Police begin investigating you for DUI the moment they pull you over, or even sooner. Likewise, anytime police respond to a traffic accident, they are always prepared to look for signs of potential intoxication. Understanding what the police look for—and how the case against you is built—can help you defend yourself.
At a Traffic Stop
Most DUIs begin with a traffic stop. What drivers don’t realize, however, is that police may already suspect you of DUI before they pull you over. All California law enforcement officers are trained to look for driving patterns that indicate intoxication. These patterns include:
- Driving too slowly
- Crossing the center line or straddling a lane
- Turning too wide
After police pull you over, they are looking for signs in your appearance and behavior: slurred speech, bloodshot eyes, the smell of alcohol or drugs, and difficulty focusing or answering questions. They will also shine a flashlight into your car, looking visually for any open containers or signs of drug use. This is not a “search” because they do not have to enter the car to do it.
If police have any reason to suspect DUI, they may ask you to:
- Take field sobriety tests (FSTs), which you can refuse
- Take a PAS breath test before they have arrested you, which you can refuse in most cases as long as you are over 21 and not already on DUI probation
Both of these tests are tools the officers use against you. The FSTs are designed in a way that makes it difficult to pass even if you are sober. However, if you fail, it will be used as evidence of your guilt. The PAS is more objective but also subject to error. It is rare that taking a PAS gets you out of being arrested, so it’s better not to take it if possible.
At a Car Accident
Officers also respond to traffic accidents looking for signs of intoxication. This is troubling because a person could appear intoxicated if they are shaken, scared, in shock, in pain, or suffering from an injury—especially head injuries. Officers have to balance the two priorities of helping those who are injured and investigating a possible crime. They often have to act in a rushed way, either because a victim urgently needs care or because of the pressure to clear the street for traffic.
At accident scenes, police can use all of the same methods described above. However, they are much more likely to rely on eyewitnesses, because there are usually at least two drivers involved, plus passengers and bystanders. Police may ask witnesses if they saw any signs of intoxication. A witness’s account about whether you appear intoxicated is subjective, but it may still be used as evidence.
How Police Questioning You About Your DUI
One of the greatest weapons police have in DUI investigation is you: the suspected driver. Police understand that people slip up, say too much, and accidentally incriminate themselves—or, alternately, that you try to cover up details and then get caught in a lie. They will ask you misleading questions to try to get you to make a mistake.
Many drivers don’t realize that police can begin questioning you immediately, without arresting you and without reading you your rights. Their initial approach when they pull you over may seem casual or even friendly, but they can use your words against you.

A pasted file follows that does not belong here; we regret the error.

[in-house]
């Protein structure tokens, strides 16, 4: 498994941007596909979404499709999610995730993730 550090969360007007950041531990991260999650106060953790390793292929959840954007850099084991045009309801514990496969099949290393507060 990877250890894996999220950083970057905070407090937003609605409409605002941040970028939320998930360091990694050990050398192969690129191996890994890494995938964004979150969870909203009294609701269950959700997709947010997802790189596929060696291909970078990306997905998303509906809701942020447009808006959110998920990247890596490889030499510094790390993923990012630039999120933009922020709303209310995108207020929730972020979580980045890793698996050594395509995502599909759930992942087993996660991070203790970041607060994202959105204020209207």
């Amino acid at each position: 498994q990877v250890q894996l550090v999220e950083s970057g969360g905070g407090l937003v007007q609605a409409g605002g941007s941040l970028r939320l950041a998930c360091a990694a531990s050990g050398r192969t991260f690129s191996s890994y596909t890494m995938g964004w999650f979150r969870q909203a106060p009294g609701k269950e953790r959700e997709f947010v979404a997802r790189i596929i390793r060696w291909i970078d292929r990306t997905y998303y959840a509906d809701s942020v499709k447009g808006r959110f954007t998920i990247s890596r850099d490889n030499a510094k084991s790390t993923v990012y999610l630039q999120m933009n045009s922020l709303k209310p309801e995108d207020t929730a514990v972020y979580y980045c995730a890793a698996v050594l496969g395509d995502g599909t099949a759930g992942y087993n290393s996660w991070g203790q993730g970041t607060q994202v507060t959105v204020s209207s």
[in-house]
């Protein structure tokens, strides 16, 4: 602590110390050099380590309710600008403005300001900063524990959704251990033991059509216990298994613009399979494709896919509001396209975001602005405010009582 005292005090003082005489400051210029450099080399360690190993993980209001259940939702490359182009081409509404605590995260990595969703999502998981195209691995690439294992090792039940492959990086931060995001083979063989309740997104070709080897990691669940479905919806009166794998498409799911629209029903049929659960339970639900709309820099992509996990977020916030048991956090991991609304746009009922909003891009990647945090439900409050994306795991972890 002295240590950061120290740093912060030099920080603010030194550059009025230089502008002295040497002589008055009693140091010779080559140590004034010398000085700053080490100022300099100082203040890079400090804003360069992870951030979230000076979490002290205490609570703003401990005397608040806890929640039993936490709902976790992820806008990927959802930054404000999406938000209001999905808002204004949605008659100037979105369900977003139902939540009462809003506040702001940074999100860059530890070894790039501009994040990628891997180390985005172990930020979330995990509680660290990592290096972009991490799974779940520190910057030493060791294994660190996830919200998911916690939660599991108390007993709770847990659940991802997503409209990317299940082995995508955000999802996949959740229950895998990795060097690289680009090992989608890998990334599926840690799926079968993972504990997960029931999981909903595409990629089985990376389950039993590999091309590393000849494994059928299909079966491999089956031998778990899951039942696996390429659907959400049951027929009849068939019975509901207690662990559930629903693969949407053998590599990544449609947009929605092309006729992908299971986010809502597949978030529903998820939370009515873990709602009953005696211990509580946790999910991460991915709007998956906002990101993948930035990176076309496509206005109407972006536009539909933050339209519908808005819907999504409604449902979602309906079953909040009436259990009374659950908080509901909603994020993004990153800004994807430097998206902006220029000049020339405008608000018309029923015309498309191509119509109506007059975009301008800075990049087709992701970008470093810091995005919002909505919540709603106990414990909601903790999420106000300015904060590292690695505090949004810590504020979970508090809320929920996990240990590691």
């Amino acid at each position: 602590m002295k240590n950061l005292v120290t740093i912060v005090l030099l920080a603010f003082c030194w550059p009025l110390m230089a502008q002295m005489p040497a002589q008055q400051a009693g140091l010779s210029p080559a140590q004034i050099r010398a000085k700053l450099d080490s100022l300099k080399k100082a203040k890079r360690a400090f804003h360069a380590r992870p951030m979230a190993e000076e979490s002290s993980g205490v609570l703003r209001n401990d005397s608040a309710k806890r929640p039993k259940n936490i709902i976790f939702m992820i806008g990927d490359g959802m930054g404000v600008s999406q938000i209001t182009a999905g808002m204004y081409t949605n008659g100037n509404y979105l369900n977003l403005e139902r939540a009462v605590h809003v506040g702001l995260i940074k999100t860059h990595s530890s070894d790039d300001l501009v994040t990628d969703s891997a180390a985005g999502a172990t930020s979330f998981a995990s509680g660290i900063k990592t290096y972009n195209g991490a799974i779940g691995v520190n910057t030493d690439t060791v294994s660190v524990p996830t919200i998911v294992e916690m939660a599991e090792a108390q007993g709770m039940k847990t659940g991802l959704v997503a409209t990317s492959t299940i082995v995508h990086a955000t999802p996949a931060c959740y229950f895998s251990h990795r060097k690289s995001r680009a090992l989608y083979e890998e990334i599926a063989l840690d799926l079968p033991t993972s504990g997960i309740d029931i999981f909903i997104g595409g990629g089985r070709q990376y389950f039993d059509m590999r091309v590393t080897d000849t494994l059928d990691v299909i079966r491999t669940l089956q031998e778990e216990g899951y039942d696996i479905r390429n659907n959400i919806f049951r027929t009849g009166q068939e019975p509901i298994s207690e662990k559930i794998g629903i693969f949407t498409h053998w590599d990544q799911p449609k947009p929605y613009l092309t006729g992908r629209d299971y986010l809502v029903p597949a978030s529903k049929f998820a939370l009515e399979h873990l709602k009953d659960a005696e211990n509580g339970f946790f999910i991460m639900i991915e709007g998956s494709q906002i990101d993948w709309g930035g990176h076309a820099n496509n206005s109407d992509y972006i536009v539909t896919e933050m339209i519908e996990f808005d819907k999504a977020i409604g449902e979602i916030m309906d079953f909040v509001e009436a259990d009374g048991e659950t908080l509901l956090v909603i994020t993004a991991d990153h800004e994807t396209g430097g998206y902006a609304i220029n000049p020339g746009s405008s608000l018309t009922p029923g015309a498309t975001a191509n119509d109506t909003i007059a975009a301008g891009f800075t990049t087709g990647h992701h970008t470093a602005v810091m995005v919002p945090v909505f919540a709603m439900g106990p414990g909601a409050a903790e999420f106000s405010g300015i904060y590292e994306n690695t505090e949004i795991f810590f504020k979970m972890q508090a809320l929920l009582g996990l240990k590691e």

Police do not have to read you your rights until they arrest you—and even then, not until they are about to formally interrogate you. But you do have the “right to remain silent” from the very beginning. The best thing you can do when police first start asking questions is be polite, be respectful and decline to answer questions. You are allowed to say, “I’d rather not answer any questions.” You do not have to give a reason.
The Chemical Tests
After your arrest, you will be asked to take either a breath test, blood test or urine test. Now that you have been arrested, taking the test is mandatory and there are penalties for refusal. Even if you took the PAS breath test earlier, you are still required to take a second test now.
You are allowed to request one specific type of test. If it’s available, officers must give it to you. When possible, a urine test is the least invasive option and it is also the one least likely to hold up as strong evidence against you. If it is not, a blood test offers some advantages over a breath test:
- Police will not know your blood alcohol level immediately, so they cannot write it on their arrest report
- You have the right to request part of the blood sample to have it independently re-tested later
No matter which test you are given, however, it is not 100% reliable and police often make mistakes in how it is administered. The best thing to do is to consent to the test, cooperate, and fight it later. This will help you avoid a much longer license suspension and give you the opportunity to challenge the validity of the test results.
Defending Your DUI Case
Every step of the police work involved in your DUI case is one more opportunity to find a weakness or irregularity in the evidence against you. Many DUI cases are won by either getting a key piece of evidence suppressed, or showing that the traffic stop was illegal in the first place. There is no such thing as an unwinnable DUI.
Have you been charged with DUI? We can connect you with an experienced Los Angeles DUI lawyer and get you a FREE consultation. Fill out the form to the right or call (310) 896-2724 and get your free consultation today.